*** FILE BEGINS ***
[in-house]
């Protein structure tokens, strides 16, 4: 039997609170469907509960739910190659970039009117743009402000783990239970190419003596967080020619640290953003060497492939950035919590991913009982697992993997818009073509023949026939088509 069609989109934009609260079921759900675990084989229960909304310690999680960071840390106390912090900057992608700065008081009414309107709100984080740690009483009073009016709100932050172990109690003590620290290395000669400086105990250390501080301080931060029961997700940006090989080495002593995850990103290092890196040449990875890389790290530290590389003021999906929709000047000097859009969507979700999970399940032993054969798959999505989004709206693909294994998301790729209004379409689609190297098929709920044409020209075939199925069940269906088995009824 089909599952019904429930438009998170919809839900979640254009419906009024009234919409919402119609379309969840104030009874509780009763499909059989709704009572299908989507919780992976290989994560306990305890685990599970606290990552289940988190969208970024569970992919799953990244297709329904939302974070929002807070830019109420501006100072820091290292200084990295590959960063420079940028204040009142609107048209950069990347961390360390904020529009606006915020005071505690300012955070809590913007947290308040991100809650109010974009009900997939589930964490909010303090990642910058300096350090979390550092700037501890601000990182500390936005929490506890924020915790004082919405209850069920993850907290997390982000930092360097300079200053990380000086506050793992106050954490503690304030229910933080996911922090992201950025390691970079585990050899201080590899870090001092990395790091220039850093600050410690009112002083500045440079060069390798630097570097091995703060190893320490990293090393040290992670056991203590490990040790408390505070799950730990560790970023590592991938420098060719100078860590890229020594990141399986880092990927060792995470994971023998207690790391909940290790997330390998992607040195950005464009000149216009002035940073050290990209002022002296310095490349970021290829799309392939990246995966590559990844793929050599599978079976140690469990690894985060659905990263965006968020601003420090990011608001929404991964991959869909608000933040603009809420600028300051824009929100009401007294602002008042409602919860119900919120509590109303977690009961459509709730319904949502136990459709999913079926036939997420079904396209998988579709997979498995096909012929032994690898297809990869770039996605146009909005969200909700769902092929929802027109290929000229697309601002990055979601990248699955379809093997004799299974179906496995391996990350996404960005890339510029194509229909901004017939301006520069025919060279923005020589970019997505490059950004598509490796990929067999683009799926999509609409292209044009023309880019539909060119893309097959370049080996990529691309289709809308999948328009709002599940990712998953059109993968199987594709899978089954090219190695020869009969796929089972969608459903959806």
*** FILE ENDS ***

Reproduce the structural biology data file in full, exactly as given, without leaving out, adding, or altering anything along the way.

[in-house]
């Protein structure tokens, strides 16, 4: 039997609170469907509960739910190659970039009117743009402000783990239970190419003596967080020619640290953003060497492939950035919590991913009982697992993997818009073509023949026939088509 069609989109934009609260079921759900675990084989229960909304310690999680960071840390106390912090900057992608700065008081009414309107709100984080740690009483009073009016709100932050172990109690003590620290290395000669400086105990250390501080301080931060029961997700940006090989080495002593995850990103290092890196040449990875890389790290530290590389003021999906929709000047000097859009969507979700999970399940032993054969798959999505989004709206693909294994998301790729209004379409689609190297098929709920044409020209075939199925069940269906088995009824 089909599952019904429930438009998170919809839900979640254009419906009024009234919409919402119609379309969840104030009874509780009763499909059989709704009572299908989507919780992976290989994560306990305890685990599970606290990552289940988190969208970024569970992919799953990244297709329904939302974070929002807070830019109420501006100072820091290292200084990295590959960063420079940028204040009142609107048209950069990347961390360390904020529009606006915020005071505690300012955070809590913007947290308040991100809650109010974009009900997939589930964490909010303090990642910058300096350090979390550092700037501890601000990182500390936005929490506890924020915790004082919405209850069920993850907290997390982000930092360097300079200053990380000086506050793992106050954490503690304030229910933080996911922090992201950025390691970079585990050899201080590899870090001092990395790091220039850093600050410690009112002083500045440079060069390798630097570097091995703060190893320490990293090393040290992670056991203590490990040790408390505070799950730990560790970023590592991938420098060719100078860590890229020594990141399986880092990927060792995470994971023998207690790391909940290790997330390998992607040195950005464009000149216009002035940073050290990209002022002296310095490349970021290829799309392939990246995966590559990844793929050599599978079976140690469990690894985060659905990263965006968020601003420090990011608001929404991964991959869909608000933040603009809420600028300051824009929100009401007294602002008042409602919860119900919120509590109303977690009961459509709730319904949502136990459709999913079926036939997420079904396209998988579709997979498995096909012929032994690898297809990869770039996605146009909005969200909700769902092929929802027109290929000229697309601002990055979601990248699955379809093997004799299974179906496995391996990350996404960005890339510029194509229909901004017939301006520069025919060279923005020589970019997505490059950004598509490796990929067999683009799926999509609409292209044009023309880019539909060119893309097959370049080996990529691309289709809308999948328009709002599940990712998953059109993968199987594709899978089954090219190695020869009969796929089972969608459903959806």